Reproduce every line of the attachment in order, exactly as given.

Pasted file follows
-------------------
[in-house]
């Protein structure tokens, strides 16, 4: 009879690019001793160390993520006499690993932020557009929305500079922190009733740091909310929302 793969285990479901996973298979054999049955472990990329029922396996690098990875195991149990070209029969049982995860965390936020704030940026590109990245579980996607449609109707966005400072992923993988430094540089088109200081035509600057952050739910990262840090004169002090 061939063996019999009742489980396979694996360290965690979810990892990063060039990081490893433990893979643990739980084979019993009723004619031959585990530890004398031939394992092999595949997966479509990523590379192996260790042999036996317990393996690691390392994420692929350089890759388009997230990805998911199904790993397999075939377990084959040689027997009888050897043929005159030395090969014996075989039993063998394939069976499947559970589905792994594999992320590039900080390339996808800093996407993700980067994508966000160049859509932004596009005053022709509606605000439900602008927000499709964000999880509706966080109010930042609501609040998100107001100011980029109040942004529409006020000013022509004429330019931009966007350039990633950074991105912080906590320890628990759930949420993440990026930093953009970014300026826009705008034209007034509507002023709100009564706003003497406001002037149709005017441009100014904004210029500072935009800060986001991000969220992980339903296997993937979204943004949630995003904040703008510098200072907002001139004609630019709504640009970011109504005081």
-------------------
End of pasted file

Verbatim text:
[in-house]
């Protein structure tokens, strides 16, 4: 009879690019001793160390993520006499690993932020557009929305500079922190009733740091909310929302 793969285990479901996973298979054999049955472990990329029922396996690098990875195991149990070209029969049982995860965390936020704030940026590109990245579980996607449609109707966005400072992923993988430094540089088109200081035509600057952050739910990262840090004169002090 061939063996019999009742489980396979694996360290965690979810990892990063060039990081490893433990893979643990739980084979019993009723004619031959585990530890004398031939394992092999595949997966479509990523590379192996260790042999036996317990393996690691390392994420692929350089890759388009997230990805998911199904790993397999075939377990084959040689027997009888050897043929005159030395090969014996075989039993063998394939069976499947559970589905792994594999992320590039900080390339996808800093996407993700980067994508966000160049859509932004596009005053022709509606605000439900602008927000499709964000999880509706966080109010930042609501609040998100107001100011980029109040942004529409006020000013022509004429330019931009966007350039990633950074991105912080906590320890628990759930949420993440990026930093953009970014300026826009705008034209007034509507002023709100009564706003003497406001002037149709005017441009100014904004210029500072935009800060986001991000969220992980339903296997993937979204943004949630995003904040703008510098200072907002001139004609630019709504640009970011109504005081």